Starting a project for a client without a spec sheet is the easiest way to burn yourself, as a freelancer. A spec sheet will give both you, and the client, a clear and complete idea of what you need to do in fulfillment of the contract. It will also increase the chances of you getting paid substantially.
The formatting is up to you. You can keep it electronic and modify it per-client, or you can make a generic copy with room for writing and fill in details on the spot. But whatever you do, I recommend you have the following key fields covered:
You need to have a clear idea of what the client is hoping to gain from you. In most cases, this is simply a presence on the internet, increased visibility, and other benefits. Don’t promise things you can’t deliver.
This is a handy reference for your work, and should play a big role in your design. If your clients’ clients are elderly, consider large type and simple navigation; if your target is more youthful, you can feel free to take the easy road and use grunge.
Scope of Work
State, in no uncertain terms, exactly what you are going to do. It might also be a good idea to substitute instead deliverables, which will be more specific. Remember, be detailed.
State, item-by-item, the costs for design (web and graphic), development, copy writing, photography, installation, and SEO. I prefer to present this as a checklist, so that a) I remember everything, and b) the client can see all the options.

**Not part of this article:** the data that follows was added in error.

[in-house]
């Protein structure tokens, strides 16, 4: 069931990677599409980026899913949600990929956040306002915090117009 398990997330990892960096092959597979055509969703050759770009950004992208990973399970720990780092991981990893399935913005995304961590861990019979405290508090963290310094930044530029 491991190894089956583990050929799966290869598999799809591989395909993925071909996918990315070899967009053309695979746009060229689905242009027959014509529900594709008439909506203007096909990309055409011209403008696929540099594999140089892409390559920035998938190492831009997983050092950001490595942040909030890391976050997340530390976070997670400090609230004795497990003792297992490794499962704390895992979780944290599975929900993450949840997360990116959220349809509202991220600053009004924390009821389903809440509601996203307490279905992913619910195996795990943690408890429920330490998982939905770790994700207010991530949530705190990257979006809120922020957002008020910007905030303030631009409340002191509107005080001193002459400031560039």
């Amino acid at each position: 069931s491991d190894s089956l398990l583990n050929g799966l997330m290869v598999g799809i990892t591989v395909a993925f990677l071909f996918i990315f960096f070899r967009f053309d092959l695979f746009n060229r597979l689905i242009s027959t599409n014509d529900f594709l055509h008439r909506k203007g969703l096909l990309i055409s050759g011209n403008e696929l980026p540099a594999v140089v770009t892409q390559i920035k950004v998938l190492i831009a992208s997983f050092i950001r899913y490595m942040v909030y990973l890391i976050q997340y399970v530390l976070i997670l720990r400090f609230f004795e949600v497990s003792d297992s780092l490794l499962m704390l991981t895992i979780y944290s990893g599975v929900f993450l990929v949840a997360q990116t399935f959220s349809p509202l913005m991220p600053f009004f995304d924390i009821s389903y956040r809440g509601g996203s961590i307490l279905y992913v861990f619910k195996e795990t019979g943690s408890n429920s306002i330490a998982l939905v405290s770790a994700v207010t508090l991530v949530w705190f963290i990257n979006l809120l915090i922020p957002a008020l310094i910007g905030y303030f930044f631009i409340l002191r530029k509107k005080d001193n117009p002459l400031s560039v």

If you charge by the hour/word/photo, you may make the cost estimated instead of final. I prefer to have a column for a time estimate, and a final amount charged based on this, for reasons I’ve detailed in the past.
A due date is all well and good, but it’s even better if you can provide specific, realistic milestones for certain aspects of project completion. You’ll be able to pace yourself better, and your clients will have a very specific idea of how long things will take, and if it would be reasonable to contact you now with changes to the copy.
You do collect payment up front, right? It will be much easier to ask with an official-looking contract, believe me. Include an area with room for several payment milestones, even if you only intend on half up-front and half on delivery. Who knows, your client might feel more comfortable paying in bite-sized installments as the project is completed.
Terms and Conditions
You may include this as part of a spec sheet, or as part of a separate contract, but definitely have it. It probably won’t come up, but you should definitely, definitely (definitely) have it. A lawyer-reviewed version is best, but if your friends aren’t done law school yet you might look on the interwebs for some terms.
In my spec sheet/contract, I include a summary of each section of my terms and conditions in bold as the first sentence. It saves time in reviewing them.
My own spec sheet is a modification of the excellent template provided by Shane & Peter here, which also contains more insight on this stuff. If you are looking to create your own, it’s a really good place to start.